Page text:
I was listening to a Freakonomics Radio interview of a guy who plays Ultimate Frisbee—the only sport based on trust, without referees.
Wait, what? That sounds an awful lot like collaborative divorce!
When I heard this, my first thought was “How can it be a ‘sport,’ then?” I thought the term “sport” included rules and referees, by its very definition. But maybe I’m not current on my sport-related information. It’s been many years since what? 1977, when I cobbled together the first Yale Women’s Varsity Soccer Team, after all.
So, I googled it. The first result: an article quoting a line from the Official Rules of Ultimate, which “relies upon a spirit of sportsmanship that places the responsibility for fair play on the player….”
Ultimate Frisbee combines not only “a spirit of sportsmanship,” but also elements of football and basketball, just without the goal posts, balls, or physical contact. Seven players per team move across the field, passing the frisbee back and forth. A player with possession must stop moving and pass to someone else within ten seconds. The other team gains possession if the disc hits the ground, is intercepted, or ends up out of bounds.
So, clearly, Ultimate does have rules, at least.
The Draw of Ultimate
Remember when you were a kid, playing in the dirt or on the living room floor? Whether it was dolls or trucks or Monopoly, there were often arguments, wars, disputes over who got which truck or Barbie or player token. Who made the call then? It wasn’t one of our parents, I can tell you that. Somehow, we always worked it out amongst us kids.
Ultimate is like that. When a player calls a “foul” in any other sport, it doesn’t really matter what the player fouled or the one fouling him thought or said, an “official” of some kind decides. But, as I learned, Ultimate relies on the players themselves to shoulder responsibility for fair play. There are no referees or umpires; players are guided by their own consciences when enforcing the rules.
When a foul is called, there are three options: (1) the “fouler” can agree that there was a foul, and the disc is then returned to the “foulee” for a do-over; (2) the foulee can retract the call, and surrender possession of the disc; or (3) the call can be classified as “contested,” and the disc is returned to the foulee, but she has less time to throw it.
For those of us who operate in the collaborative dispute resolution space, we recognize this philosophy: the hopeful view that human beings can be counted on to be transparent and honest and reasonable, even in the midst of conflict (like divorce!). As much as Ultimate is about running and catching and scoring, its players also work together—on opposite teams—with mutual respect and exercise their skill at conflict resolution as needed.
That’s a different attitude than in most sports. Ultimate players are not playing against their opponents but playing with them. (Remind you of collaborative divorce lawyers?) Without this mutual co-operation and respect, there is no game.
The Benefits of Using “Observers”
This trust-based philosophy works well most of the time. But with human beings being human, another version of Ultimate is developing, something between a “real” sport, with refs, and unadulterated Ultimate, with none. In this version, as Hadiya Roderique writing for The Walrus explains, the players employ a form of quasi-refereeing known as “observing,” in which primary responsibility for fair play and call making remains with the players. But, in the event neither side can agree to disagree, the players can exercise the option of asking an “observer”—an official, certified position—for a ruling, which is then binding.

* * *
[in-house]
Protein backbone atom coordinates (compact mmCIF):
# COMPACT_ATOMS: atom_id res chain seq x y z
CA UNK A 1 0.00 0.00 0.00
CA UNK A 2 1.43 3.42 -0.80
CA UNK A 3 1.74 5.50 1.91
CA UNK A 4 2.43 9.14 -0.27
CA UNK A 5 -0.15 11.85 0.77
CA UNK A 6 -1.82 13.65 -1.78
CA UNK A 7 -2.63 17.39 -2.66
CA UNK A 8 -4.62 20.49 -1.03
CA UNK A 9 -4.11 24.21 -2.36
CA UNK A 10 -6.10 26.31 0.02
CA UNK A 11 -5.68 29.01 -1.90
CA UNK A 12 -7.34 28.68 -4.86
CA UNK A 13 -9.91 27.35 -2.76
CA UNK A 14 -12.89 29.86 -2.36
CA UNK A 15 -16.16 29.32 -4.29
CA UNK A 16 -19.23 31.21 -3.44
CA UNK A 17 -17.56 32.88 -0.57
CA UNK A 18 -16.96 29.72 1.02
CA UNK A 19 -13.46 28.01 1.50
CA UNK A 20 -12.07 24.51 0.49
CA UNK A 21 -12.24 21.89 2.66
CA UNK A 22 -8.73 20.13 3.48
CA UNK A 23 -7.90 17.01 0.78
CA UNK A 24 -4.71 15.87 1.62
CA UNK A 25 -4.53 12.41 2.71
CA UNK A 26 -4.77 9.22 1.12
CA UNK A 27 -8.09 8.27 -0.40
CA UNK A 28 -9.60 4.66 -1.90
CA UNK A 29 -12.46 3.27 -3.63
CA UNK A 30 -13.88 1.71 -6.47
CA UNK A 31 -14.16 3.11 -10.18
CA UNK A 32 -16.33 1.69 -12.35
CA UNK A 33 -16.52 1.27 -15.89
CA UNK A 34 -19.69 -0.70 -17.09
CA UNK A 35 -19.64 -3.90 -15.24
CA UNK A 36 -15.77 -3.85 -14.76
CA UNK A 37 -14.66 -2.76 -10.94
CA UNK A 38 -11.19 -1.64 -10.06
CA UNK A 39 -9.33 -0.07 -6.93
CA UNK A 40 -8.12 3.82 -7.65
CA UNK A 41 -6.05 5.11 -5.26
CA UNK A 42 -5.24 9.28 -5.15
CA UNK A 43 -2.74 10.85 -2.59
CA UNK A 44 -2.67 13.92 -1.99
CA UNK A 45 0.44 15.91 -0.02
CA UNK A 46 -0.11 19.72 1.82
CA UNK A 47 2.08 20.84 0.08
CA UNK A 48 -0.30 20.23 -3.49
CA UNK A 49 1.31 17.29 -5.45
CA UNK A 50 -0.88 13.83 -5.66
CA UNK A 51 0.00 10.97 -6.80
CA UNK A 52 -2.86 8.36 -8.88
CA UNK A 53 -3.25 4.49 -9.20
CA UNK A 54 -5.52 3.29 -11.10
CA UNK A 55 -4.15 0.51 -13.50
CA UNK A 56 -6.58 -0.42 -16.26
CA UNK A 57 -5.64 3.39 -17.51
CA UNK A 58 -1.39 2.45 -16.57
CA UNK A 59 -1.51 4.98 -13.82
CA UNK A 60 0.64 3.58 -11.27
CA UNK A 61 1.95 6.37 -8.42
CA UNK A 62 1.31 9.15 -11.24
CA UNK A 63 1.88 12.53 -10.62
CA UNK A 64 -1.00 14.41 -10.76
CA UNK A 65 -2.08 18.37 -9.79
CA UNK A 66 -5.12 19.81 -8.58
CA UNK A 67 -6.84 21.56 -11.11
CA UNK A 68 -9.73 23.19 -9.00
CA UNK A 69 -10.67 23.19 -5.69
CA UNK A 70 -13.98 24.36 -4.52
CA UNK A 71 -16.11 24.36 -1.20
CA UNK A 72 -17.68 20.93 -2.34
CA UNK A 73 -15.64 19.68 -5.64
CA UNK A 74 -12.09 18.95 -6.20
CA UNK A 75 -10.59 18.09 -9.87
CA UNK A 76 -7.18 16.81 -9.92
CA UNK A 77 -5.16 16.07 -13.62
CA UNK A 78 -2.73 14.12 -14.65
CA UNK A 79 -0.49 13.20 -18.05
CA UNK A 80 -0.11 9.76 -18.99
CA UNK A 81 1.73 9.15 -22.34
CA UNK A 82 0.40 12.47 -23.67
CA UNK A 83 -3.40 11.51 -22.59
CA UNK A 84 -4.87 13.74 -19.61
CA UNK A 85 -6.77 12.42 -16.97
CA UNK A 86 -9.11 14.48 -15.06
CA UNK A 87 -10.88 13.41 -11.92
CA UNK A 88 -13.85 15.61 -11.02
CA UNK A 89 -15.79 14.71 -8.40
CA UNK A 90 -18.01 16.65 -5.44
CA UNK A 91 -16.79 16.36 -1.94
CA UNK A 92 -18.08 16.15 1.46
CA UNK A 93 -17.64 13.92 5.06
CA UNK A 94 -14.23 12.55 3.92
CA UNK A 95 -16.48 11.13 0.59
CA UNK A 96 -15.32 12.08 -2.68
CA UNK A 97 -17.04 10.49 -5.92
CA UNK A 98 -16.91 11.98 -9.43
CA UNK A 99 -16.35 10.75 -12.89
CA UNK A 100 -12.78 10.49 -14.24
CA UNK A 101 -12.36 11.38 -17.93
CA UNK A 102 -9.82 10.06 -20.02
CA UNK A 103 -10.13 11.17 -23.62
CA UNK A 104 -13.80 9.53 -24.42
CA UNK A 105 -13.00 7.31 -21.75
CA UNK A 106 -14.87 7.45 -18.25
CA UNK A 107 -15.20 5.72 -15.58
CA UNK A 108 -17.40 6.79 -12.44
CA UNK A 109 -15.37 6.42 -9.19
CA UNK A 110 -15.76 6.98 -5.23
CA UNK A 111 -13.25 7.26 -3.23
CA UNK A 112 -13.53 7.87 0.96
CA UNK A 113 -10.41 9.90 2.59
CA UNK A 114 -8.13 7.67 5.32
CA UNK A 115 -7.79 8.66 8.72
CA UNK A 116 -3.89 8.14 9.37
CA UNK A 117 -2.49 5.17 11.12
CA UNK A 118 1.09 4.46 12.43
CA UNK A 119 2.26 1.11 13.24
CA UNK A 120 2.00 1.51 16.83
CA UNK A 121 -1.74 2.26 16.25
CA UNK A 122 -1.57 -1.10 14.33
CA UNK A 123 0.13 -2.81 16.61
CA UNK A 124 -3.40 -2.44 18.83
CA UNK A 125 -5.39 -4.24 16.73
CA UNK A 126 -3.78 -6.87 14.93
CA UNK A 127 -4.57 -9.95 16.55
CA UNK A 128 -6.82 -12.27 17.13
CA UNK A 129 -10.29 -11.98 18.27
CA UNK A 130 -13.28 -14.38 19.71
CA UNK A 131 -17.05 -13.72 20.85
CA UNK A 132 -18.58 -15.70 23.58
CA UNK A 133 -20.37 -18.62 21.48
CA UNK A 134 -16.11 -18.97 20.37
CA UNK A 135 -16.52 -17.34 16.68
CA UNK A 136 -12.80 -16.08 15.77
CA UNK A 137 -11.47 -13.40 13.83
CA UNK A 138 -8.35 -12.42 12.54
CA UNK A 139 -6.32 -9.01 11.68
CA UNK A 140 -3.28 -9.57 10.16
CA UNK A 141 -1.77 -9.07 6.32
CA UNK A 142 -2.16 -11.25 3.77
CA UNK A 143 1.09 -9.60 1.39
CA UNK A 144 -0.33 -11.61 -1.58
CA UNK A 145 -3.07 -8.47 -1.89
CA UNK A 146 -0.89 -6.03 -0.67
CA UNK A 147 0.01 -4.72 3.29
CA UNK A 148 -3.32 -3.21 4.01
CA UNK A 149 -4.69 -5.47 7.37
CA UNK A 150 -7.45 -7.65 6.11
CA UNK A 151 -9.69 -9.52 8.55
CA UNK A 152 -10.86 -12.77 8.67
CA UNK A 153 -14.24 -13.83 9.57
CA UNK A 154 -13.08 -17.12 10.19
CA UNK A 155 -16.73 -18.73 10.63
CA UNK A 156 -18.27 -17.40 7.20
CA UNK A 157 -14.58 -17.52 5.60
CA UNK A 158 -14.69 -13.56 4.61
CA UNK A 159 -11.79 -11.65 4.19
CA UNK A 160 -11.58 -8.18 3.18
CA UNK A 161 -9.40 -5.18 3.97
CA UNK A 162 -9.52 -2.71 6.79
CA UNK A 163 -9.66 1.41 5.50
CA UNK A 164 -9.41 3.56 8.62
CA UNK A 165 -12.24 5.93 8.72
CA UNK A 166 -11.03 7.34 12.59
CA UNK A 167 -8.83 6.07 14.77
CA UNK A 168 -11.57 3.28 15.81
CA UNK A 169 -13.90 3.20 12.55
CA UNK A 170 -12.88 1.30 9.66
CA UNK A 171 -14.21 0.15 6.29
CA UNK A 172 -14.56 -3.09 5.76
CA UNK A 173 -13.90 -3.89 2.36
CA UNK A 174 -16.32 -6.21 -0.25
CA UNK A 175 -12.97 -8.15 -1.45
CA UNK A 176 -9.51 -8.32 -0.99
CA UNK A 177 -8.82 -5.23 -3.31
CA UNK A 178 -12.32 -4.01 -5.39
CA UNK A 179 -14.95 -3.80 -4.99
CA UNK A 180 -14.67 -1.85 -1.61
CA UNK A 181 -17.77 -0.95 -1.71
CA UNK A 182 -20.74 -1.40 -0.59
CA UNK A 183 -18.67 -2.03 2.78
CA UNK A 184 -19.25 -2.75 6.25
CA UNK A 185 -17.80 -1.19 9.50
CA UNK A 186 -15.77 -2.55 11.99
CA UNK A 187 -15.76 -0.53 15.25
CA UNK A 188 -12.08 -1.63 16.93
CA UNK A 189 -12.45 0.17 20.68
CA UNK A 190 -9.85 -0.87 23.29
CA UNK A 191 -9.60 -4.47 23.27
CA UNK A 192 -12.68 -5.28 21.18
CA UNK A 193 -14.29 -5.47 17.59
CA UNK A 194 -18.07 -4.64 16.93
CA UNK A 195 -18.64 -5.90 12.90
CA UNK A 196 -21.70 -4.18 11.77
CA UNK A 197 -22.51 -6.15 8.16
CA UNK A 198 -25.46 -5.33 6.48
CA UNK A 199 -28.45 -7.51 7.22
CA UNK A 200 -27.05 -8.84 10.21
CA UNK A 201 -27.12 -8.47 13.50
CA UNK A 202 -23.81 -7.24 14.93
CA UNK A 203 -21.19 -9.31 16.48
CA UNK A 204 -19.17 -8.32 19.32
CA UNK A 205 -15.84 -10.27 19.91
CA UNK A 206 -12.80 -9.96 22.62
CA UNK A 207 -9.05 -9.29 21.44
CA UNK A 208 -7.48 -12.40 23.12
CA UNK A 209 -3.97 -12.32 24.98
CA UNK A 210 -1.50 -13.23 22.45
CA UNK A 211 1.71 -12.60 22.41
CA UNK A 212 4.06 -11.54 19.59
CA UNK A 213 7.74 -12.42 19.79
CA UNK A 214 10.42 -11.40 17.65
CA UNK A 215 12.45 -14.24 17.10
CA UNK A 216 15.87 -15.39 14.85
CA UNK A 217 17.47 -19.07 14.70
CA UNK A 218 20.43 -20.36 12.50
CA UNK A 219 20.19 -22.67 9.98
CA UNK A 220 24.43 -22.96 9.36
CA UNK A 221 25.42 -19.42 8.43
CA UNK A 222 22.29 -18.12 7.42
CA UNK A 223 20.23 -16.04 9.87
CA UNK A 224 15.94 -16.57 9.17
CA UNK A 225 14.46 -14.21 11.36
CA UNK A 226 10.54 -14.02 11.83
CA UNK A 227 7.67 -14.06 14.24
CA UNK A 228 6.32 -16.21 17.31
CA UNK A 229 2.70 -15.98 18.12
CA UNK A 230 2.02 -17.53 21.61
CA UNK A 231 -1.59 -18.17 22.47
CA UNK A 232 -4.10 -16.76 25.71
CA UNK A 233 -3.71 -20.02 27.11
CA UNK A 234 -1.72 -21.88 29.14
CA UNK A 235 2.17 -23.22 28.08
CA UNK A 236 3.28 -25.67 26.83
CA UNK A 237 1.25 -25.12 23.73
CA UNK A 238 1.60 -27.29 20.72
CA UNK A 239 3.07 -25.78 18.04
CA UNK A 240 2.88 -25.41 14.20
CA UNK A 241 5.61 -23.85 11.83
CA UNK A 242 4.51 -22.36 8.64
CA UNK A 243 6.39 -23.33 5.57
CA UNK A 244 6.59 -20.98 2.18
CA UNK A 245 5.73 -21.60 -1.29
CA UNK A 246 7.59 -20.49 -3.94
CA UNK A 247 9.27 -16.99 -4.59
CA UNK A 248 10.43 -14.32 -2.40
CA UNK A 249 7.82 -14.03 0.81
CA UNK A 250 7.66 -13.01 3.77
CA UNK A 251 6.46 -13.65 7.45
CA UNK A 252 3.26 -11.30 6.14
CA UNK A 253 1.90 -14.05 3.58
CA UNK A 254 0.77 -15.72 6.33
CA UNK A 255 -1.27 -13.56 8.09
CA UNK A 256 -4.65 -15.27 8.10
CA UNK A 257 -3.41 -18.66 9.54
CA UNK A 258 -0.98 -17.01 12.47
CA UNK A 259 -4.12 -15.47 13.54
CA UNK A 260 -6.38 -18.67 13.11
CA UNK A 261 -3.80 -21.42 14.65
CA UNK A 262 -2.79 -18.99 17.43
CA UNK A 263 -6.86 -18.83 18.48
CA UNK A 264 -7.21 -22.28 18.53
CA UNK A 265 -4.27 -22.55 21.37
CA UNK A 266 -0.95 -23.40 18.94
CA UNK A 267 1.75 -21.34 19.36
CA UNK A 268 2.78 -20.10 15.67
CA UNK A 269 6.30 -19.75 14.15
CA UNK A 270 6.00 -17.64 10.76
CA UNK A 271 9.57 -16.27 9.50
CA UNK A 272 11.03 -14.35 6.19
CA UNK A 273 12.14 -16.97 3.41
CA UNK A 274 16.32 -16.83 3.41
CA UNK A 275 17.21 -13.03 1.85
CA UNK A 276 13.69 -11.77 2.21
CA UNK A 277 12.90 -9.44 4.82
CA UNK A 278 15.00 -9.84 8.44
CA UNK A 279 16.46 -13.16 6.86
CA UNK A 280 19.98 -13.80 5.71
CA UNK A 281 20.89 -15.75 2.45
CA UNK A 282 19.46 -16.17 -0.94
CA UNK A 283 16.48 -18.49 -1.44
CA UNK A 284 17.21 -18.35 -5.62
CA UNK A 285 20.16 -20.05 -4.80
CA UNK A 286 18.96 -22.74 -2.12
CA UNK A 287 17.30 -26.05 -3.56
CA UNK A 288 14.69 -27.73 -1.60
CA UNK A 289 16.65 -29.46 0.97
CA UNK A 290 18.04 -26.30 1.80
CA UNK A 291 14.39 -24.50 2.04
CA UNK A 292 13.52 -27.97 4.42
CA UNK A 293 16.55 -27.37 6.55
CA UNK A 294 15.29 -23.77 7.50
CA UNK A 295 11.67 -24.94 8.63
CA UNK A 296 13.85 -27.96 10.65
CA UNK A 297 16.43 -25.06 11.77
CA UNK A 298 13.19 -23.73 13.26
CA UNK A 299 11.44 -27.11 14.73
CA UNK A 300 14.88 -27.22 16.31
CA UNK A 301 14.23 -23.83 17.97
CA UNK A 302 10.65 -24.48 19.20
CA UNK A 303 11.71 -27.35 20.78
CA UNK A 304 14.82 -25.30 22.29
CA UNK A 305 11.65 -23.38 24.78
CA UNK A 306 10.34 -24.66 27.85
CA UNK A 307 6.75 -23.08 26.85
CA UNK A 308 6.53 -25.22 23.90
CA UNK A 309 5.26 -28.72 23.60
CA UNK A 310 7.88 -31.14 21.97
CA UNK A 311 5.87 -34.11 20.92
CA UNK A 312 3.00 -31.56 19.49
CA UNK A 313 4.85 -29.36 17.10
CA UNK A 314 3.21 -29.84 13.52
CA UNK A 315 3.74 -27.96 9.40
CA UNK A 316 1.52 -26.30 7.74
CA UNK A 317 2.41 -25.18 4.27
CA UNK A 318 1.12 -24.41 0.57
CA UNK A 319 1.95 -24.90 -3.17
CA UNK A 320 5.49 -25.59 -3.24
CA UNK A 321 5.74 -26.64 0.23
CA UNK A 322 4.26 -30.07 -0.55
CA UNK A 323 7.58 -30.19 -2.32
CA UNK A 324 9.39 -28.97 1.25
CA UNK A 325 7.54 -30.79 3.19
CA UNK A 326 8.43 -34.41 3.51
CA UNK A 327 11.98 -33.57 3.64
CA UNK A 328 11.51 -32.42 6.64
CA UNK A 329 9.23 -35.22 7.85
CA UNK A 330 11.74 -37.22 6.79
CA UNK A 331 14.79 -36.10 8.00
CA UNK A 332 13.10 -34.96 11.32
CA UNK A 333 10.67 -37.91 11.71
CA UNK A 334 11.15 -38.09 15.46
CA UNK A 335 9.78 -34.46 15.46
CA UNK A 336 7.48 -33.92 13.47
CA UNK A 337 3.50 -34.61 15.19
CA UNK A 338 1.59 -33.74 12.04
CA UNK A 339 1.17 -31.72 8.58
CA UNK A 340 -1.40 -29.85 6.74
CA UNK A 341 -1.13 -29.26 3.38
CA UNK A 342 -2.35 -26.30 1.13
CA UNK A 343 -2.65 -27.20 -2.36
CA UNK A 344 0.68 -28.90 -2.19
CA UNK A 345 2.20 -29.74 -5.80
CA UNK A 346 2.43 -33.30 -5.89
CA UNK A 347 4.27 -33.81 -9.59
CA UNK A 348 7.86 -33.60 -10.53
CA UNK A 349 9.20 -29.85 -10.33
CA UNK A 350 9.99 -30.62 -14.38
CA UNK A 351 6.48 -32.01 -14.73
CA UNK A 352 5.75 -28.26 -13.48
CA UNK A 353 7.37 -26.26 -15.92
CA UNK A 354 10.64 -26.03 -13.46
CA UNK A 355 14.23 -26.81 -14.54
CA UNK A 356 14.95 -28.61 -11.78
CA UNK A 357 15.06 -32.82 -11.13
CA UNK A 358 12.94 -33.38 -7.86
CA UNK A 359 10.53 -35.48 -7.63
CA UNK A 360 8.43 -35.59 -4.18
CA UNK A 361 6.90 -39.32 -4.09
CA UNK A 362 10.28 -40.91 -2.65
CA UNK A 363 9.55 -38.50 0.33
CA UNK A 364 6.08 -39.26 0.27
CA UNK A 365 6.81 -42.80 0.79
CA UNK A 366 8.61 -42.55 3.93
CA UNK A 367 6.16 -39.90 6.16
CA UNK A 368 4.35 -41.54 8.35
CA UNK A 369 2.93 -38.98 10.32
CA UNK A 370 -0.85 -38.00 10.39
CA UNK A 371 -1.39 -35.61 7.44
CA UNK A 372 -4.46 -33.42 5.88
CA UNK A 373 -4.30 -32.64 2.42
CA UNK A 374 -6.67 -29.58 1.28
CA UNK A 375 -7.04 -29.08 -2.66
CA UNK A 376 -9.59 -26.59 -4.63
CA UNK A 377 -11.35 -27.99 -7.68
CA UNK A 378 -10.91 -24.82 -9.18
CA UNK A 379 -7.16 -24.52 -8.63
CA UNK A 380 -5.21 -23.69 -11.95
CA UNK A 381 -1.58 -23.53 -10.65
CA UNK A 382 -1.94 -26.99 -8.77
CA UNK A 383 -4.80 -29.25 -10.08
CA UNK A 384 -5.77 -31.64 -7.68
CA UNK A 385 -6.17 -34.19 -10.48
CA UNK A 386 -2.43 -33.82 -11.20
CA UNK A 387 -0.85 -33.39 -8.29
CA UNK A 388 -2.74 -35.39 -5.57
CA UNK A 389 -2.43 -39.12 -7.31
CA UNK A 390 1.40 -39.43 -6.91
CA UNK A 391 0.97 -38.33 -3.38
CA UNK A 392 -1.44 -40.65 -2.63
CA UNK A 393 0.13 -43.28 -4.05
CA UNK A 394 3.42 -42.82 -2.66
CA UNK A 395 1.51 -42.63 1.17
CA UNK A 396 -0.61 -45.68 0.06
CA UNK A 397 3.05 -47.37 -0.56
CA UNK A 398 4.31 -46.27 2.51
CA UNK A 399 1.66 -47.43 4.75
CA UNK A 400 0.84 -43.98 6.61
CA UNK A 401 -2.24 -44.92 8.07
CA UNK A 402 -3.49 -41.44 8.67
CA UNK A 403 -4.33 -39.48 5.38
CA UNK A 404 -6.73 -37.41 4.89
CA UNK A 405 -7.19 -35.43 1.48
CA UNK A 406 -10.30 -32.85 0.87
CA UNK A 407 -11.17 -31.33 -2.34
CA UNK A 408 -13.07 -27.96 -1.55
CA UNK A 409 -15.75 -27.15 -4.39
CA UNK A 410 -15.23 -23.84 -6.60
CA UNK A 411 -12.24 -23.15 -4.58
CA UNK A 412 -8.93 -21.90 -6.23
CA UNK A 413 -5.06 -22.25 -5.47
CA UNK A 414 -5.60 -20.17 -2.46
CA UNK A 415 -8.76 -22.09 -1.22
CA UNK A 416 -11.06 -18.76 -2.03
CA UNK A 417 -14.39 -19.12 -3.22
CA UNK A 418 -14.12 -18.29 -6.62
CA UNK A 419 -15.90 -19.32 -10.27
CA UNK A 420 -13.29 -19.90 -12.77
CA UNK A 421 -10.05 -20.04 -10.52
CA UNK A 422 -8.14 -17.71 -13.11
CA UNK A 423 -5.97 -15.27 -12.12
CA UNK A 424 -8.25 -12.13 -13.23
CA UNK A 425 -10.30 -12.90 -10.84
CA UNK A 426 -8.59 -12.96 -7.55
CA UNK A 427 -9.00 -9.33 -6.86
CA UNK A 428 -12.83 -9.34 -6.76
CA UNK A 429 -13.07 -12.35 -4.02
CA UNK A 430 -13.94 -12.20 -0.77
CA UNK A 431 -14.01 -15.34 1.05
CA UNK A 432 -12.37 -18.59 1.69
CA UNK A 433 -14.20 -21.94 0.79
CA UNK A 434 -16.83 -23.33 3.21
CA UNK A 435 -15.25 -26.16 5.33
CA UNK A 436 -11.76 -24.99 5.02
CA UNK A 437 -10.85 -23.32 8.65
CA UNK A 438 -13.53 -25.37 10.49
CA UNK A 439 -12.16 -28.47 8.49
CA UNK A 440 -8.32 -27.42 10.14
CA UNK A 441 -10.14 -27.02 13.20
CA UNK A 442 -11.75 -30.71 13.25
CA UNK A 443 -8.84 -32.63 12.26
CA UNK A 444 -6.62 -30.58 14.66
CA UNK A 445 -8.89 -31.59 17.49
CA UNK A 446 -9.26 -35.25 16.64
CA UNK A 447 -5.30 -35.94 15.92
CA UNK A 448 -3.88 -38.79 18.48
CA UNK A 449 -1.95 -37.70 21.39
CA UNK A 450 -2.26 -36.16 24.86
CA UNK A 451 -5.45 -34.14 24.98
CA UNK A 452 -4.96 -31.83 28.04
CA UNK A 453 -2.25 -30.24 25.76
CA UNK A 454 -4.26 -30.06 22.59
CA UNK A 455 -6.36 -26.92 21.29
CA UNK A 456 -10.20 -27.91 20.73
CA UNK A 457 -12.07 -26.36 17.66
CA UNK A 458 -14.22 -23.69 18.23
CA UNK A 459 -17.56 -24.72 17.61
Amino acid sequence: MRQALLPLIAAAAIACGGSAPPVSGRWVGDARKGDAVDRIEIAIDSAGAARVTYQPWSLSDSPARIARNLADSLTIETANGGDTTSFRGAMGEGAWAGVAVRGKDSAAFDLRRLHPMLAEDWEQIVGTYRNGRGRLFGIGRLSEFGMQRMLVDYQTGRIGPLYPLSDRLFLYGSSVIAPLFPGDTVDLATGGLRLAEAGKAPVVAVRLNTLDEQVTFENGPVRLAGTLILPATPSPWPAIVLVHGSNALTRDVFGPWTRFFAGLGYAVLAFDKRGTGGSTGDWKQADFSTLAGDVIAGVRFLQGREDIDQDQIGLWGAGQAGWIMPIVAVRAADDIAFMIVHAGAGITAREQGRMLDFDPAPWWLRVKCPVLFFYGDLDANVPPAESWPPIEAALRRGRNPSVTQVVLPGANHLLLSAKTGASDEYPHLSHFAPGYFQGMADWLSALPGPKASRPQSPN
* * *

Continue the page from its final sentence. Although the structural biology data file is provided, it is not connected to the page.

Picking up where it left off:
So why is this beneficial? Well, we see it in our collaborative divorces all the time. The lawyers (and clients) are the players; we are not neutral. We are playing for one side or the other, and, although we are playing “nicely,” sometimes we simply can’t agree on a judgment call. What happens then? We ask one of our team neutrals, the facilitator, the child specialist, the financial professional, the realtor, or whoever has the necessary expertise.
The Observer Effect
Then what? Interestingly, as in Ultimate, if you’re the spouse or the spouse’s lawyer, you can be mad at the “observer,” and, yet, not mad at the other side. This can be highly effective in keeping negotiations collaborative and respectful.
Traditionally, when people alter their behavior because they are being watched, we call it the Hawthorne Effect, or the Observer Effect. This has led to a whole era of research that tried to control for the impact an observer can have on an experiment. But in collaborative divorce, the Observer Effect is a horse of a different color. It’s highly beneficial. Having the neutrals in the room keeps the container safe and everyone else on the team on their best behavior.
And not only can we be “mad” at the neutral, rather than at the other side, but the implications of that effect can be farther reaching still. As one of my clients observed during her debrief, after her divorce was complete, “I learned to listen to my husband again. It just sounds different when someone else in the room says the same thing he just said. I finally realized I was so mad at him, I hadn’t been hearing him. And now I could.”
For more on how to practice collaboratively and successfully, and on how to profitably market your practice, reach out to me at Joryn@JorynJenkins.com or find me at Your Collaborative Marketing Coach, because your marketing is my marketing! And if you’d like to learn more about how to become a Collaborative Champion or a Legal Influencer, check out my online Toolkit or attend one of my trainings!